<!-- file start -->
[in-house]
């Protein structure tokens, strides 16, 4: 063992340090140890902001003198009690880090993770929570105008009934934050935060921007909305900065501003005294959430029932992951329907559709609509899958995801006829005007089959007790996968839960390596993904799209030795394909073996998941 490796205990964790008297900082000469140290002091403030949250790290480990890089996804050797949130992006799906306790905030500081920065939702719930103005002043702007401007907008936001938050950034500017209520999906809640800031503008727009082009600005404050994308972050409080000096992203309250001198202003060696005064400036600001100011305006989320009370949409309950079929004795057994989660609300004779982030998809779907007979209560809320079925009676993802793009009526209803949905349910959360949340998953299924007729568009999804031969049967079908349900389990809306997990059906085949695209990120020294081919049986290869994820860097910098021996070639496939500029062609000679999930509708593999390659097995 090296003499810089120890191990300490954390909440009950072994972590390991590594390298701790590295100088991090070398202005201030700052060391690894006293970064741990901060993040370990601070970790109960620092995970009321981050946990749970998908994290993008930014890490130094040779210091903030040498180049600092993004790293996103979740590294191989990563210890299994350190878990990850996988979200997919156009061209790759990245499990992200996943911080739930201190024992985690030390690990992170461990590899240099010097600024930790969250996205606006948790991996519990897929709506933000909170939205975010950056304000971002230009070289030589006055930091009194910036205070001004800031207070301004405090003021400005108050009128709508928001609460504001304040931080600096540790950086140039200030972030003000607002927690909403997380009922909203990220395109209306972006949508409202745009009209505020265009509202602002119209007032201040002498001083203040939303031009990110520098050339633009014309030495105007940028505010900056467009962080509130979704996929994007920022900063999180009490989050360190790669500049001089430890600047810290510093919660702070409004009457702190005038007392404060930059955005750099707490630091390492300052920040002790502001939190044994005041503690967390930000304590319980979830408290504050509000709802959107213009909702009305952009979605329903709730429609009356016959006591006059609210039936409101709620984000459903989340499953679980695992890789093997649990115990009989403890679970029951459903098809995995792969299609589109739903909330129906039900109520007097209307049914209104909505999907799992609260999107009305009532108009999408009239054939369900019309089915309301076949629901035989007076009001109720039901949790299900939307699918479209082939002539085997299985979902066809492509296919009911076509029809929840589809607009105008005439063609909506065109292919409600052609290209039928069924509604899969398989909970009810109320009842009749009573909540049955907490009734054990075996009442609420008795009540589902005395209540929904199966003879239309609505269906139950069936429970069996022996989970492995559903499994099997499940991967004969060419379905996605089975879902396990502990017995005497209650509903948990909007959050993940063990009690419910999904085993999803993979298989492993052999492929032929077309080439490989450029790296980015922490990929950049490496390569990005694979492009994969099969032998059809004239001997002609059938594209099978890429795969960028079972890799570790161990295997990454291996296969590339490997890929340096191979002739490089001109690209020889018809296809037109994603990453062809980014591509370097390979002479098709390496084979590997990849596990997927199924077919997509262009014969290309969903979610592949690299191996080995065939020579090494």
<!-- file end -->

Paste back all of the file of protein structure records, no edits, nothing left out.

[in-house]
């Protein structure tokens, strides 16, 4: 063992340090140890902001003198009690880090993770929570105008009934934050935060921007909305900065501003005294959430029932992951329907559709609509899958995801006829005007089959007790996968839960390596993904799209030795394909073996998941 490796205990964790008297900082000469140290002091403030949250790290480990890089996804050797949130992006799906306790905030500081920065939702719930103005002043702007401007907008936001938050950034500017209520999906809640800031503008727009082009600005404050994308972050409080000096992203309250001198202003060696005064400036600001100011305006989320009370949409309950079929004795057994989660609300004779982030998809779907007979209560809320079925009676993802793009009526209803949905349910959360949340998953299924007729568009999804031969049967079908349900389990809306997990059906085949695209990120020294081919049986290869994820860097910098021996070639496939500029062609000679999930509708593999390659097995 090296003499810089120890191990300490954390909440009950072994972590390991590594390298701790590295100088991090070398202005201030700052060391690894006293970064741990901060993040370990601070970790109960620092995970009321981050946990749970998908994290993008930014890490130094040779210091903030040498180049600092993004790293996103979740590294191989990563210890299994350190878990990850996988979200997919156009061209790759990245499990992200996943911080739930201190024992985690030390690990992170461990590899240099010097600024930790969250996205606006948790991996519990897929709506933000909170939205975010950056304000971002230009070289030589006055930091009194910036205070001004800031207070301004405090003021400005108050009128709508928001609460504001304040931080600096540790950086140039200030972030003000607002927690909403997380009922909203990220395109209306972006949508409202745009009209505020265009509202602002119209007032201040002498001083203040939303031009990110520098050339633009014309030495105007940028505010900056467009962080509130979704996929994007920022900063999180009490989050360190790669500049001089430890600047810290510093919660702070409004009457702190005038007392404060930059955005750099707490630091390492300052920040002790502001939190044994005041503690967390930000304590319980979830408290504050509000709802959107213009909702009305952009979605329903709730429609009356016959006591006059609210039936409101709620984000459903989340499953679980695992890789093997649990115990009989403890679970029951459903098809995995792969299609589109739903909330129906039900109520007097209307049914209104909505999907799992609260999107009305009532108009999408009239054939369900019309089915309301076949629901035989007076009001109720039901949790299900939307699918479209082939002539085997299985979902066809492509296919009911076509029809929840589809607009105008005439063609909506065109292919409600052609290209039928069924509604899969398989909970009810109320009842009749009573909540049955907490009734054990075996009442609420008795009540589902005395209540929904199966003879239309609505269906139950069936429970069996022996989970492995559903499994099997499940991967004969060419379905996605089975879902396990502990017995005497209650509903948990909007959050993940063990009690419910999904085993999803993979298989492993052999492929032929077309080439490989450029790296980015922490990929950049490496390569990005694979492009994969099969032998059809004239001997002609059938594209099978890429795969960028079972890799570790161990295997990454291996296969590339490997890929340096191979002739490089001109690209020889018809296809037109994603990453062809980014591509370097390979002479098709390496084979590997990849596990997927199924077919997509262009014969290309969903979610592949690299191996080995065939020579090494």